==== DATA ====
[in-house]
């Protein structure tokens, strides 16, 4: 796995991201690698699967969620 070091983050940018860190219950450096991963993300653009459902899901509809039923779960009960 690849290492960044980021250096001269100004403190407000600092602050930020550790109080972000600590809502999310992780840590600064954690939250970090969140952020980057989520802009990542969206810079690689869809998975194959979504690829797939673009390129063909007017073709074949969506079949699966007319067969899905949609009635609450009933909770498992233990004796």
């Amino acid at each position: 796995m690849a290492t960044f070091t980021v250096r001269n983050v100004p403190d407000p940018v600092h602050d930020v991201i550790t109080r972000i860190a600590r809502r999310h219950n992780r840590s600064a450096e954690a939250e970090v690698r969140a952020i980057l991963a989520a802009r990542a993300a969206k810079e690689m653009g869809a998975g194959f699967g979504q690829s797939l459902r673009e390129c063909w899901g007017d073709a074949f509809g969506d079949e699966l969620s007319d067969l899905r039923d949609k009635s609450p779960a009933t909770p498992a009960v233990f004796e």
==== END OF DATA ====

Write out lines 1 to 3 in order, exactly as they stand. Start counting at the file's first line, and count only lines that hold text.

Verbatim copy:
[in-house]
């Protein structure tokens, strides 16, 4: 796995991201690698699967969620 070091983050940018860190219950450096991963993300653009459902899901509809039923779960009960 690849290492960044980021250096001269100004403190407000600092602050930020550790109080972000600590809502999310992780840590600064954690939250970090969140952020980057989520802009990542969206810079690689869809998975194959979504690829797939673009390129063909007017073709074949969506079949699966007319067969899905949609009635609450009933909770498992233990004796």
């Amino acid at each position: 796995m690849a290492t960044f070091t980021v250096r001269n983050v100004p403190d407000p940018v600092h602050d930020v991201i550790t109080r972000i860190a600590r809502r999310h219950n992780r840590s600064a450096e954690a939250e970090v690698r969140a952020i980057l991963a989520a802009r990542a993300a969206k810079e690689m653009g869809a998975g194959f699967g979504q690829s797939l459902r673009e390129c063909w899901g007017d073709a074949f509809g969506d079949e699966l969620s007319d067969l899905r039923d949609k009635s609450p779960a009933t909770p498992a009960v233990f004796e």